One of the primary reasons my husband and I wrote Male and Female: Embracing Your Role in God’s Design was because we wanted to teach and articulate the truth of God’s Word regarding human sexuality in a way that was beautiful, positive, and helpful. We wanted to do more than say, “Since you’re a Christian, there are some rules …”
The Bible is not a book of old rules that those of us who believe must follow to get into heaven. The Bible is the true story of our God who created a beautiful world, declared all of His creation good, and, when sin entered that world through the disobedience of the first man and first woman, chose to rescue everything—all of creation—from the heartbreak and brokenness that would follow. God’s Word tells us that our creation as male and female and the gift of marriage are both a part of the perfect design as it existed before the fall, and a picture of Christ and the Church (Ephesians 5:22–33).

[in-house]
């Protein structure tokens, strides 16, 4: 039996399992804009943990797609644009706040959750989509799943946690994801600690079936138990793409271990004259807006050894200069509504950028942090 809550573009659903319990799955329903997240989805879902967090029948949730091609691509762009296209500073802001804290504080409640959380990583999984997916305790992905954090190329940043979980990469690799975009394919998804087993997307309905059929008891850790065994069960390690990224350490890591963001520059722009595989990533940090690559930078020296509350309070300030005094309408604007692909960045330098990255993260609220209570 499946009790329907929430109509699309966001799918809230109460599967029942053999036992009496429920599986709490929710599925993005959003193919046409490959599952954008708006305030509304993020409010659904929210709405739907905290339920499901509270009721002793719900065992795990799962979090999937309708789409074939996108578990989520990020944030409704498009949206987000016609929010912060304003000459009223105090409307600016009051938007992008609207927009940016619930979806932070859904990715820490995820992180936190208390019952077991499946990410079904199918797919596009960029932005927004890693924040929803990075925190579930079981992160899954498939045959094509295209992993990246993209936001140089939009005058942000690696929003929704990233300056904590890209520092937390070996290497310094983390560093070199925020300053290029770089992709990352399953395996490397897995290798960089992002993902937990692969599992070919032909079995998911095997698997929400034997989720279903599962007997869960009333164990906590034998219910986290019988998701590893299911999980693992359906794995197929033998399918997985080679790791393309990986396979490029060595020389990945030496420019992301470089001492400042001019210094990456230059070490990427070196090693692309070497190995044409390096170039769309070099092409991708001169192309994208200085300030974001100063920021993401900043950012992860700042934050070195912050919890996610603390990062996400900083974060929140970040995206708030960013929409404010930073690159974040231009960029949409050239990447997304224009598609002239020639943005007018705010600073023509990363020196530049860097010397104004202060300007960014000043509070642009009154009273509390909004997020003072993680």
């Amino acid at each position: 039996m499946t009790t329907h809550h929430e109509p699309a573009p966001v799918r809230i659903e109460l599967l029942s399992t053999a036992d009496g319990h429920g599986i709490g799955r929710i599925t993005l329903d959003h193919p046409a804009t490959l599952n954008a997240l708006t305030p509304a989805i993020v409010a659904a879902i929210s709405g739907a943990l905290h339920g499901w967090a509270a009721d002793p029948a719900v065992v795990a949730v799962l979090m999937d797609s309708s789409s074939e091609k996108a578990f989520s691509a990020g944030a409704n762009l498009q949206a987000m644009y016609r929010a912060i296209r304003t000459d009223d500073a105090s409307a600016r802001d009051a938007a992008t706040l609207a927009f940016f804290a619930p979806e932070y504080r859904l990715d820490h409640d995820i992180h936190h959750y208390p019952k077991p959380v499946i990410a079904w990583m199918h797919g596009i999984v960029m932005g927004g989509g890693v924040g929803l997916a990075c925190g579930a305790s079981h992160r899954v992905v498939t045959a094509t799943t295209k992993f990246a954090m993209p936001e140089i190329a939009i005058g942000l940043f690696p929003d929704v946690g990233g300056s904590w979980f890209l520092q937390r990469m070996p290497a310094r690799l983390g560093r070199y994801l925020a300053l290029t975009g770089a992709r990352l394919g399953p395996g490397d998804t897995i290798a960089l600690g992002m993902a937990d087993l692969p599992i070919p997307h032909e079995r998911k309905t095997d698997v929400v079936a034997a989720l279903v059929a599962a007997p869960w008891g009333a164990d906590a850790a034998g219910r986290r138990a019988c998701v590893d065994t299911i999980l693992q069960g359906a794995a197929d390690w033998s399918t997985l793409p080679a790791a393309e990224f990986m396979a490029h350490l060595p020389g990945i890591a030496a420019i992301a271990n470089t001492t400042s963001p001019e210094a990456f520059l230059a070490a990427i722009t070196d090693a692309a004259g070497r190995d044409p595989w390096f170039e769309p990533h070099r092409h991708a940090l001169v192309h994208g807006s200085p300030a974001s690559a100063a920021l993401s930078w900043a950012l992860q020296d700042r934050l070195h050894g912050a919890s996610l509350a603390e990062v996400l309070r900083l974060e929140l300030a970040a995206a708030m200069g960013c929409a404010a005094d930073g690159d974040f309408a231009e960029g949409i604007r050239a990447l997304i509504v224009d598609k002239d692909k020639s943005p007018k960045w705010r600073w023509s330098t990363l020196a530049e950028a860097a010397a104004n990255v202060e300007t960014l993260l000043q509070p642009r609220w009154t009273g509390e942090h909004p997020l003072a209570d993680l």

There is something significant about our sexuality that points to and is redeemed in Christ. God’s design for each of us is part of the story of creation, who we are made to be, redemption, and how we share God’s love with others. God’s design isn’t about following rules to show that we can “be good.” It’s about pointing us to Christ.
To give the next generation of Christians honest, true, biblical, and grace-filled answers to their questions about sexuality, we need to know what the Bible says and how God’s Word on sexuality connects to the Gospel. We need to know that the Law of God is good both because it is how God designed us all to function and because it points us to our need for Jesus. All of Scripture points to Jesus and to His work on the cross.
Sharing God’s Design with Our Children